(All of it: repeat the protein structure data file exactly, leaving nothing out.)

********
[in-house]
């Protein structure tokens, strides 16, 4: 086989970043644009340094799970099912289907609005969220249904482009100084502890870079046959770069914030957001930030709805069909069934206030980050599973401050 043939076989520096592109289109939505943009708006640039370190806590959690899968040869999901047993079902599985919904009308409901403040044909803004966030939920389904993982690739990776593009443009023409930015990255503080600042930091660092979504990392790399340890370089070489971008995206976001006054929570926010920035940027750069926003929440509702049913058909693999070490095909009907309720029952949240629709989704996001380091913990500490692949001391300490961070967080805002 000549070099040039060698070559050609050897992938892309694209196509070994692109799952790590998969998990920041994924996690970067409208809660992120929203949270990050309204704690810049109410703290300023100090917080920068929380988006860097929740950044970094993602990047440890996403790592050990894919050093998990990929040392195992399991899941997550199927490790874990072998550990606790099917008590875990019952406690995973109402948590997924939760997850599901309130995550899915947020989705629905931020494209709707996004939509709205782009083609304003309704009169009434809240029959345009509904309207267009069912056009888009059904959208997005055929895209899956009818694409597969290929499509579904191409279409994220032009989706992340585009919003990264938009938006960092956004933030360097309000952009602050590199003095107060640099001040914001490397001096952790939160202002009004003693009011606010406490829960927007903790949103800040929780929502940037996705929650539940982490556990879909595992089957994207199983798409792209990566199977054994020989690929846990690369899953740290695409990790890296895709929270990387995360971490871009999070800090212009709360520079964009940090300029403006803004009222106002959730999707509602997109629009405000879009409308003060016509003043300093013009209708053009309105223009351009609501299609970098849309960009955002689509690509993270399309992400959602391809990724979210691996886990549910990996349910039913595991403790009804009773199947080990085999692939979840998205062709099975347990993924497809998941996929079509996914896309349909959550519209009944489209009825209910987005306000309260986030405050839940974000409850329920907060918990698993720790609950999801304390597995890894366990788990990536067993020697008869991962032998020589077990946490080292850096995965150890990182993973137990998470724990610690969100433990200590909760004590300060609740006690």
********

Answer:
[in-house]
């Protein structure tokens, strides 16, 4: 086989970043644009340094799970099912289907609005969220249904482009100084502890870079046959770069914030957001930030709805069909069934206030980050599973401050 043939076989520096592109289109939505943009708006640039370190806590959690899968040869999901047993079902599985919904009308409901403040044909803004966030939920389904993982690739990776593009443009023409930015990255503080600042930091660092979504990392790399340890370089070489971008995206976001006054929570926010920035940027750069926003929440509702049913058909693999070490095909009907309720029952949240629709989704996001380091913990500490692949001391300490961070967080805002 000549070099040039060698070559050609050897992938892309694209196509070994692109799952790590998969998990920041994924996690970067409208809660992120929203949270990050309204704690810049109410703290300023100090917080920068929380988006860097929740950044970094993602990047440890996403790592050990894919050093998990990929040392195992399991899941997550199927490790874990072998550990606790099917008590875990019952406690995973109402948590997924939760997850599901309130995550899915947020989705629905931020494209709707996004939509709205782009083609304003309704009169009434809240029959345009509904309207267009069912056009888009059904959208997005055929895209899956009818694409597969290929499509579904191409279409994220032009989706992340585009919003990264938009938006960092956004933030360097309000952009602050590199003095107060640099001040914001490397001096952790939160202002009004003693009011606010406490829960927007903790949103800040929780929502940037996705929650539940982490556990879909595992089957994207199983798409792209990566199977054994020989690929846990690369899953740290695409990790890296895709929270990387995360971490871009999070800090212009709360520079964009940090300029403006803004009222106002959730999707509602997109629009405000879009409308003060016509003043300093013009209708053009309105223009351009609501299609970098849309960009955002689509690509993270399309992400959602391809990724979210691996886990549910990996349910039913595991403790009804009773199947080990085999692939979840998205062709099975347990993924497809998941996929079509996914896309349909959550519209009944489209009825209910987005306000309260986030405050839940974000409850329920907060918990698993720790609950999801304390597995890894366990788990990536067993020697008869991962032998020589077990946490080292850096995965150890990182993973137990998470724990610690969100433990200590909760004590300060609740006690």